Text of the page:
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Tone issue...maybe a new preamp?

Discussion in 'Amps and Cabs [BG]' started by Barisaxman, Dec 5, 2006.


  1. Barisaxman

    Barisaxman Gold Supporting Member

    Aug 17, 2005
    Omaha, NE
    Hey everybody, this is really my first thread so go easy on me ;). So anyway, I guess right now I'm a bassist still trying to get the sound I want. Right now my bass of choice is a Yamaha BB605, and I'm playing through a BBE 383 Preamp, QSC RMX850 power amp, to either a Steelsound 2x10 alone or with a single 15 of the same make. I suspect that either my bass choice or preamp are the source of my tone problems. The issue I'm having right now is and exceedingly boomy low end. I playing in a country, classic rock, oldies band and I'm really looking for a nice warm sound that will sit in the mix and not be obnoxious.

    What I've noticed/tried: I thought maybe I could get some useful compression to control the low end, but for what it's worth, the compressor on my BBE is junk. I have to set the threshold so high that it either overly compresses everything or won't kick in at all. I don't use the sonic maximizer function at all. In essence I only use the EQ. I have been unable to roll the low end off enough to get desireable results. Any ideas?

    Some adjustments to the rig maybe? I was toying around with my guitar player at the local music store, and was able to get a very nice sound, the sound I'd like, with a very nice rig. It was an Ampeg SVT-VR tube head and SVT 810AV cabinet....a monster rig, in price and size. I played three basses, two Ernie Ball MM's, a four and five string, as well as a yamaha TRB fretless. Definately had the sound I wanted. The problem with that is I don't have 3 grand for the stack. One possibility though, is a used SVP Pro preamp that they had an enticing price of $250 on. Think this would help in waming my sound up at all without sounding like an earthquake rolling in?

    Thanks in advance!
     
  2. Planet Boulder

    Planet Boulder Hey, this is a private residence...man

    Nov 10, 2001
    6,482 feet above sea level
    I once had impure thoughts. Oh, and I pluck my ear hair.
    One idea which might save you some bread - when you practice and play live, are your cabs sitting directly on the ground (i.e., not elevated and without anything between the cabs and the floor/stage)? If so and if you typically play on a hollow stage, you might want to try elevating your cabs. That will reduce some of the boominess.
     
  3. Barisaxman

    Barisaxman Gold Supporting Member

    Aug 17, 2005
    Omaha, NE
    I've always played the stack on the ground. Last gig was just the 2x10 standing on end. Either way has yielded the same result. I guess I can't figure out why I can dial in a huge tube head and 8x10 backed into a corner in a music store but I can't dail the low end of my current stack in...period. :S
     
  4. Jim Carr

    Jim Carr Dr. Jim Gold Supporting Member

    Jan 21, 2006
    Denton, TX or Kailua, HI
    fEARful Kool-Aid dispensing liberal academic card-carrying union member Musicians Local 72-147
    Did you play YOUR yamaha through any of those new rigs? :D

    Is there a BIG difference between your two cabs in terms of boominess?

    I have used a BBE BMAX quite a bit, and although I prefer the ART tube pre I just got, the BBE can be incredibly bright. However, it is obviously not a 383.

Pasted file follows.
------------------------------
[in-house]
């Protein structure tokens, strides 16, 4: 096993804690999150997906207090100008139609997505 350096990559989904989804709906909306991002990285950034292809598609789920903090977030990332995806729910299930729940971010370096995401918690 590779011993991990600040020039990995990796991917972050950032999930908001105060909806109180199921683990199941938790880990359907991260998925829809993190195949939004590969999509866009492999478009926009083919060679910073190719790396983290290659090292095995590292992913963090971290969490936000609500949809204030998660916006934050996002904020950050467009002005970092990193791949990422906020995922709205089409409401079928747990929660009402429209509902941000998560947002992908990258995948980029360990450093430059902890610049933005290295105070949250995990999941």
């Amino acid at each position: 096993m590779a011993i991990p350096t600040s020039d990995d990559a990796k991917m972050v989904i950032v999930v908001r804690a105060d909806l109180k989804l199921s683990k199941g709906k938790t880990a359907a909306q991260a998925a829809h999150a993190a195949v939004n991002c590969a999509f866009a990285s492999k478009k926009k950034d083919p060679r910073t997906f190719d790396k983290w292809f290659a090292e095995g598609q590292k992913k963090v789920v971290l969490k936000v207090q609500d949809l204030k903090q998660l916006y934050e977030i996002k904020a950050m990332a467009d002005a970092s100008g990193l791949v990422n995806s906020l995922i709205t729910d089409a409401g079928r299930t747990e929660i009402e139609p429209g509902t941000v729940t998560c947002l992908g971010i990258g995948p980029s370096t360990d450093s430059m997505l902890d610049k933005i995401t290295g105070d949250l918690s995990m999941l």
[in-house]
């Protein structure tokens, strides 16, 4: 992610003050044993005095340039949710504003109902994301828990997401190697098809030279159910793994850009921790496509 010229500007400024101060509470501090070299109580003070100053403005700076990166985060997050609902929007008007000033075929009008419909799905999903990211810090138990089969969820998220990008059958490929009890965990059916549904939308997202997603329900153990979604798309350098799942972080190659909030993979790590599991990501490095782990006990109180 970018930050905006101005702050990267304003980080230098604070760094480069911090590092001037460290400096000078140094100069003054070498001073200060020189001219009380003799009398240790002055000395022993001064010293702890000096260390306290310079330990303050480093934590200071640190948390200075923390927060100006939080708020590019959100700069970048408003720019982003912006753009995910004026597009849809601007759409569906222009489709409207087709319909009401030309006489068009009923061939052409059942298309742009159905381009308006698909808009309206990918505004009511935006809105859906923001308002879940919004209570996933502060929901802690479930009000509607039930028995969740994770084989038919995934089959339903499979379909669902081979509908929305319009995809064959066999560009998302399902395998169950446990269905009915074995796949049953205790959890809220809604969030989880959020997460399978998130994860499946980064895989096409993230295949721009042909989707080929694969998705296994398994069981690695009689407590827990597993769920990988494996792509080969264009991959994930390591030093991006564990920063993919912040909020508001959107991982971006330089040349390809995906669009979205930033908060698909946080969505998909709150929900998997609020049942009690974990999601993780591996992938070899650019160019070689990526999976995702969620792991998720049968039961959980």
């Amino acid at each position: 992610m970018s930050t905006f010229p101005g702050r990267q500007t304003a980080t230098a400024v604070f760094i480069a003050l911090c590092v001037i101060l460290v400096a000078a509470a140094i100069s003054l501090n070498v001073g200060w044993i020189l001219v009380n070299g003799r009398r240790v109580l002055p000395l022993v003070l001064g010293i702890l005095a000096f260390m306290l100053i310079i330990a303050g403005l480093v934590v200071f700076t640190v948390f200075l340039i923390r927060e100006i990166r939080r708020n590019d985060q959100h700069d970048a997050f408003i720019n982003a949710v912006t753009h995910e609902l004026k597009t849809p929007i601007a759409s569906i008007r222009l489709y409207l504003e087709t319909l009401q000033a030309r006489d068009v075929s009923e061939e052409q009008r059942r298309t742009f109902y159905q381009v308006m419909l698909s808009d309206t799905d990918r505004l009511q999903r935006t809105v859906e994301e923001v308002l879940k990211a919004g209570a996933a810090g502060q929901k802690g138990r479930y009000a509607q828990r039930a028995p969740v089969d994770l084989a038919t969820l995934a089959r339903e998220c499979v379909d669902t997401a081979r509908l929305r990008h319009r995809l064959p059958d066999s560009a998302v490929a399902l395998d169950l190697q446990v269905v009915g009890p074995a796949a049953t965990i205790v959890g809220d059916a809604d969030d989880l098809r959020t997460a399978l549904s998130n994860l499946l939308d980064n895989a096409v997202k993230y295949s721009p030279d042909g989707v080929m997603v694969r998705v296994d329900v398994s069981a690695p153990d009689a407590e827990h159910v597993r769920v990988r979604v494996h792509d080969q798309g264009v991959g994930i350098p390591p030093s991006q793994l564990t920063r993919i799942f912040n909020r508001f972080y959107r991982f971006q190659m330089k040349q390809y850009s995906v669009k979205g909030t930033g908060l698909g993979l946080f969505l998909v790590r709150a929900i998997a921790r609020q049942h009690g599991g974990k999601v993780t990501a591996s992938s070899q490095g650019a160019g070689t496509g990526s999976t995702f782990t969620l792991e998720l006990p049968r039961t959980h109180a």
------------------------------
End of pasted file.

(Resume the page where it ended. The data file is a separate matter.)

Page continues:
If your bass is active, I am surprised you have too much bottom. Assuming your bass is functioning normally, don't forget that your cabs can really color your sound. After all, they are resonating boxes which are, in effect, the acoustic part of our instruments.

    last bit: take your pre, power amp, and your bass into a good music store. Try some cabs. You might even try A/Bing them with your cab.

    BTW, a new pre is always a good idea! :p :p :p
     
  5. Planet Boulder

    Planet Boulder Hey, this is a private residence...man

    Nov 10, 2001
    6,482 feet above sea level
    I once had impure thoughts. Oh, and I pluck my ear hair.
    Try elevating it using a milk crate and see if that helps. That may not be the entirety of the problem, but it may solve some of the boominess.
     
  6. Skel

    Skel

    Jun 19, 2005
    Boulder, Colorado
    Regarding boominess, the size of your rehearsal space may have something to do with this, meaning a tiny space could cause this. I don't know if you've ever played out with your rig and still had the issue or not. Sometimes just some space will remedy the problem.
     
  7. Jim Carr

    Jim Carr Dr. Jim Gold Supporting Member

    Jan 21, 2006
    Denton, TX or Kailua, HI
    fEARful Kool-Aid dispensing liberal academic card-carrying union member Musicians Local 72-147
    +1
    Yeah, you are so right! Had it happen...that day that the creepy drummer we were auditioning got so steamed about it that he yelled at me, "Is it at all possible for you to get a LESS WET sound out of that dxxx amp?" :ninja:

    I tried, but I couldn't kill the boom of our cement (walls & floor) rehearsal room. :meh:
     
  8. Try moving your cabs out of the corner of your rehearsal room. And I bet you'd find the BMax a much more enjoyable pre-amp than that 330.

    Different cabs might help a lot too. Avatars are good and really inexpensive. Dr. Bass and Low Down Sound will build you better speakers than 90% of the mass produced cabs and they will cost about 20% (or more) less.
     
  9. Barisaxman

    Barisaxman Gold Supporting Member

    Aug 17, 2005
    Omaha, NE